Young pa­tients use pot: sur­vey

The Beacon Herald - - NATIONAL NEWS - CAS­SAN­DRA SZK­LARSKI THE CANA­DIAN PRESS

TORONTO — About half of pe­di­atric doc­tors sur­veyed about cannabis say they’ve en­coun­tered a young pa­tient who had used mar­i­juana for a med­i­cal rea­son.

The ques­tion­naire for the Cana­dian Pae­di­atric Sur­veil­lance Pro­gram found 419 of 835 re­spon­dents had a pa­tient who had used ei­ther au­tho­rized or unau­tho­rized cannabis for some sort of med­i­cal re­lief.

The one-time study did not de­tail how many cases in­volved unau­tho­rized use, the na­ture of the con­di­tion be­ing treated nor the ages of the pa­tients. Prin­ci­pal in­ves­ti­ga­tor Richard Be­langer says he’s sur­prised by the num­ber of young cannabis users and says it points to the need for more in­for­ma­tion for doc­tors, par­ents and pa­tients.

The Que­bec City pe­di­a­tri­cian, also a pro­fes­sor at Laval Uni­ver­sity, notes that more than a third of re­spon­dents — or 316 doc­tors — said they had been asked by a par­ent or ado­les­cent pa­tient to pre­scribe cannabis.

Only 34 doc­tors said they had done so, with many ex­press­ing reser­va­tions about ef­fi­cacy, im­pacts to de­vel­op­ing young brains, and con­cerns about abuse and de­pen­dence.

The one-time sur­vey was con­ducted in the spring of 2017 as part of the sur­veil­lance pro­gram’s larger look at a host of hot-but­ton is­sues in­clud­ing Lyme disease, Zika virus and eat­ing dis­or­ders.

Be­langer says re­searchers were sur­prised by how many kids and ado­les­cents ap­peared to be turn­ing to med­i­cal mar­i­juana: “We thought it was less than that.”

“We re­ally want to make clear that cannabis is not only an adult is­sue, ei­ther for recre­ational but (also) med­i­cal pur­poses,” Be­langer said of the find­ings.

“Some­times when we look at

treat­ment we tend to for­get kids and it should not be the case.”

He sus­pected younger kids re­ceived au­tho­rized use for con­di­tions in­clud­ing re­frac­tory seizures, cere­bral palsy, and chronic pain, while ado­les­cents were more likely to be unau­tho­rized users and to treat other con­di­tions “such as sleep prob­lems or anx­i­ety.”

Be­langer says the higher-thanex­pected us­age could also be be­cause the doc­tors sur­veyed gen­er­ally treat kids with chronic and se­vere con­di­tions that may re­quire al­ter­na­tive treat­ments, and be­cause most re­spon­dents came from ur­ban and aca­demic cen­tres more likely to han­dle se­vere cases.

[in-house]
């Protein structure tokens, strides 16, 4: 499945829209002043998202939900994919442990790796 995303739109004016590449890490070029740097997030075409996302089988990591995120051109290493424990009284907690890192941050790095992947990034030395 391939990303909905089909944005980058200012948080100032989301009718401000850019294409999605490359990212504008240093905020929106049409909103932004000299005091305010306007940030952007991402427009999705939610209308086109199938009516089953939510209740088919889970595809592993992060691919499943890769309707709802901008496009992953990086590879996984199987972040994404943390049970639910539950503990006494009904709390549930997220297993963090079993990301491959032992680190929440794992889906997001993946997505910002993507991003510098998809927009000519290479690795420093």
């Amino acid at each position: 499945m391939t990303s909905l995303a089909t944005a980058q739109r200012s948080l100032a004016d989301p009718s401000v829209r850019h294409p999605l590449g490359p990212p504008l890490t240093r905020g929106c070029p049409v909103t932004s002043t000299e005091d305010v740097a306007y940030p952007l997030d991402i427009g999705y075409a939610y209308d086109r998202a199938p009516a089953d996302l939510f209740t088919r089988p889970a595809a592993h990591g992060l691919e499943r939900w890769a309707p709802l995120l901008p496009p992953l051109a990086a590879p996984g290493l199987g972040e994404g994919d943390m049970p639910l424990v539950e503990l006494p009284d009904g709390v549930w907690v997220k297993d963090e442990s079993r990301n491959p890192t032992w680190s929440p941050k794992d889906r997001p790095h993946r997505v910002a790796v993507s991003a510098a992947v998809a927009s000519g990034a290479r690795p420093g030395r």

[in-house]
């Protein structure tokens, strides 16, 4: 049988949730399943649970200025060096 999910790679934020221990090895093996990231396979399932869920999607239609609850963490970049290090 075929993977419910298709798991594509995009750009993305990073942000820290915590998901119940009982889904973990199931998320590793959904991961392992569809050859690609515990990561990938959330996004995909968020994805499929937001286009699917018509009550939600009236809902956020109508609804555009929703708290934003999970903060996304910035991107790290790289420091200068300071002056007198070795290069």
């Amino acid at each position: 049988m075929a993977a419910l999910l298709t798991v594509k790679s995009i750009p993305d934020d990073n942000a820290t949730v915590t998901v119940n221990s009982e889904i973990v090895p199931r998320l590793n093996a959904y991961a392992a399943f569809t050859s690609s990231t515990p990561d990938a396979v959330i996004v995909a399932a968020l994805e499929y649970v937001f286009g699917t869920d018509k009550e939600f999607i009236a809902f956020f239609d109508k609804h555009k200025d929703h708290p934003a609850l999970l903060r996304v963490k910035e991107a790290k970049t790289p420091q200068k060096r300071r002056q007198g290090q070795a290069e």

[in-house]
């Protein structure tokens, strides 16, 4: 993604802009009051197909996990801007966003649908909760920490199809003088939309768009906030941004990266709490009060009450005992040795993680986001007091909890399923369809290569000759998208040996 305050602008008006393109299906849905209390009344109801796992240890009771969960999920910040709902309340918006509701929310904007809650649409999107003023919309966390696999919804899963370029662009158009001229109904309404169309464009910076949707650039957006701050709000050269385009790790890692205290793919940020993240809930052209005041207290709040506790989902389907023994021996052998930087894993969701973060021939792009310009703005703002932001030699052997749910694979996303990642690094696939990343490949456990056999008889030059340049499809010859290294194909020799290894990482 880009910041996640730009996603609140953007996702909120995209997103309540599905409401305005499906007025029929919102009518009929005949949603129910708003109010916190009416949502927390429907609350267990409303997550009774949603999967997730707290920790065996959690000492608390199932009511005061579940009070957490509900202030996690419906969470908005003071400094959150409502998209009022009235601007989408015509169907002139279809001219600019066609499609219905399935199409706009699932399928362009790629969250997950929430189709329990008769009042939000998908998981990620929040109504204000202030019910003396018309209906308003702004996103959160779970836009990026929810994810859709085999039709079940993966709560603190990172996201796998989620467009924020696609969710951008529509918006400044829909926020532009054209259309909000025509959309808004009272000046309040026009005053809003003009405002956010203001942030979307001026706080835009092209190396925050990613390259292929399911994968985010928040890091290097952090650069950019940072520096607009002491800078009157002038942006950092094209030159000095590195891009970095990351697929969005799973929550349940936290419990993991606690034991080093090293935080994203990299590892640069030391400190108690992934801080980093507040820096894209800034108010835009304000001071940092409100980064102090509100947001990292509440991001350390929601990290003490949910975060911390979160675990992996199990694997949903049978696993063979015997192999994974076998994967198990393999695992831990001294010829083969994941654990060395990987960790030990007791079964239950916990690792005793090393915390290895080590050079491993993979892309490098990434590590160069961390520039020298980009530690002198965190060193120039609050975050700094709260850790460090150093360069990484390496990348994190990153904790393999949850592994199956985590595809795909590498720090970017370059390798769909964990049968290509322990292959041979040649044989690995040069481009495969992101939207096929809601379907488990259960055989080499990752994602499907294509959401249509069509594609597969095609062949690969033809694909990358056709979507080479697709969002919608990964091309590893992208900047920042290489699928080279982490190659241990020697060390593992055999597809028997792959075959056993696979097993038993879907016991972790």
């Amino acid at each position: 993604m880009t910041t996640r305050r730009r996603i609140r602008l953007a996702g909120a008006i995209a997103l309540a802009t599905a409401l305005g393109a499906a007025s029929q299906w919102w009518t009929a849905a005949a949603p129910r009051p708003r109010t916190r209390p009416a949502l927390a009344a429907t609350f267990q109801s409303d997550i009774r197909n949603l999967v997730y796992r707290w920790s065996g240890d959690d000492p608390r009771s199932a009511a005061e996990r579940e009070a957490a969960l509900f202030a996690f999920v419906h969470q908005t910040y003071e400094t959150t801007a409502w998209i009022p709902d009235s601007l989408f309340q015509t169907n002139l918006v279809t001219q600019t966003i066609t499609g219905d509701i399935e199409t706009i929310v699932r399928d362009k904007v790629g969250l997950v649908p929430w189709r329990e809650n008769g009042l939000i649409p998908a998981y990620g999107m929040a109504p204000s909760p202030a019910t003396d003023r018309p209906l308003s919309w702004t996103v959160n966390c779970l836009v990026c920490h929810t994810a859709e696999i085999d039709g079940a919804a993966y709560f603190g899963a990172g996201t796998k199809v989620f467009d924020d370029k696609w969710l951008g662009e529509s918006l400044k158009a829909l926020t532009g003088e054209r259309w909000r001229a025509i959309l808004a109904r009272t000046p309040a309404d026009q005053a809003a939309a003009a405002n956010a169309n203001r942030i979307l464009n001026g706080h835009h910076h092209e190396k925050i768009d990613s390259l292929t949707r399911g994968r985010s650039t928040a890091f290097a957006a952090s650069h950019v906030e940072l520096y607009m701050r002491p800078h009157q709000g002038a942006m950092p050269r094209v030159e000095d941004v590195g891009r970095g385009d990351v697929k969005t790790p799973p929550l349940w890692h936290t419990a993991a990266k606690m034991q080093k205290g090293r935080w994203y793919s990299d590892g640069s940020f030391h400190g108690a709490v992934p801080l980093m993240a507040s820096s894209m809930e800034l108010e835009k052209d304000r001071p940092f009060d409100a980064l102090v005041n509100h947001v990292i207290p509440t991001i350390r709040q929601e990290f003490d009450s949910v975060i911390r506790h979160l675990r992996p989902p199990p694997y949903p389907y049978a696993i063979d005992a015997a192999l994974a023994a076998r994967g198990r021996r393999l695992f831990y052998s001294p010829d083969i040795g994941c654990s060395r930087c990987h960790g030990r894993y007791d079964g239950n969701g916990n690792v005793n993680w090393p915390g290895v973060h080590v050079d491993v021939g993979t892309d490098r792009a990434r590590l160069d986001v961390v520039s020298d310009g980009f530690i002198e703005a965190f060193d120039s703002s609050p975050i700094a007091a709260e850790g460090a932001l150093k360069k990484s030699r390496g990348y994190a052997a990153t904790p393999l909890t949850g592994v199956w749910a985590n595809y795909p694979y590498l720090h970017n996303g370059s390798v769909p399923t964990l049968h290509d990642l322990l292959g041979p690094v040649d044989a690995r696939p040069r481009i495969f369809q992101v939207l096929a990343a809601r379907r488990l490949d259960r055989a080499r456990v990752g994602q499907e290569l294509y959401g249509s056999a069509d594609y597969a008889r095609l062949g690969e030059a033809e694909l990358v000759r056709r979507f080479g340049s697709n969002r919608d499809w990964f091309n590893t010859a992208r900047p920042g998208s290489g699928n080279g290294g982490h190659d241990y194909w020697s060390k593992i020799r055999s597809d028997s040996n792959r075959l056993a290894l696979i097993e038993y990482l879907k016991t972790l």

The sur­vey re­sponse rate was also just 31 per cent, which “may un­der or over rep­re­sent the knowl­edge and/or ex­pe­ri­ences of Cana­dian pe­di­a­tri­cians,” said the study, re­leased Thurs­day.

Still, the find­ings raise ques­tions about how im­pend­ing le­gal­iza­tion of recre­ational mar­i­juana could im­pact unau­tho­rized med­i­cal use.

“We’re a bit anx­ious re­gard­ing that,” said Be­langer, point­ing to “mixed per­spec­tives” among doc­tors.

“From a pe­di­atric per­spec­tive there’s sel­dom rea­son to au­tho­rize cannabis and maybe seizure is one of them but still, there’s no clear, no big ev­i­dence re­gard­ing that.”

The sur­vey found a clear ma­jor­ity of re­spon­dents had no knowl­edge or min­i­mal knowl­edge on why cannabis might be pre­scribed for a child or youth and what prod­ucts and dosages may be au­tho­rized.

“Para­dox­i­cally, they have a fairly pos­i­tive view re­gard­ing cannabis use for med­i­cal pur­poses for cer­tain con­di­tions, de­spite the lack of solid sci­en­tific ev­i­dence re­gard­ing its safety and ef­fi­cacy,” said the sur­vey, not­ing that could be due to dif­fi­cult cases with lim­ited ther­a­peu­tic op­tions.

Al­though med­i­cal mar­i­juana has been le­gal since 2001, many ques­tions re­main, says Be­langer. “It’s a burn­ing is­sue.”

“There’s a large space for the (Cana­dian Pae­di­atric So­ci­ety) or any other as­so­ci­a­tion or au­thor­i­ties to give more in­for­ma­tion on what are the clear facts re­gard­ing the pos­si­ble ben­e­fits and the likely ad­verse events that can be re­lated to med­i­cal use of cannabis.”

Be­langer notes the data was gath­ered prior to the pub­li­ca­tion of a piv­otal study eval­u­at­ing the use of cannabid­iol (CBD) to treat epilepsy among chil­dren with Dravet syn­drome re­ported in the New Eng­land Journal of Medicine in the spring of 2017.

Still, he be­moans a dearth of ma­te­rial to of­fer guid­ance. While more stud­ies are un­der­way, he says they mostly look at CBD and its ef­fects on seizures and se­vere con­di­tions.

VERONIQUE COTE/VIA THE CANA­DIAN PRESS

About half of pe­di­atric doc­tors sur­veyed about cannabis say they’ve en­coun­tered a young pa­tient who had used mar­i­juana for a med­i­cal rea­son. Prin­ci­pal in­ves­ti­ga­tor

Richard Be­langer, of the De­part­ment of Pae­di­atrics at Cen­tre mere-en­fant Soleil, says he’s sur­prised by the num­ber of young cannabis users and says it points to the need for more in­for­ma­tion for doc­tors and pa­tients.

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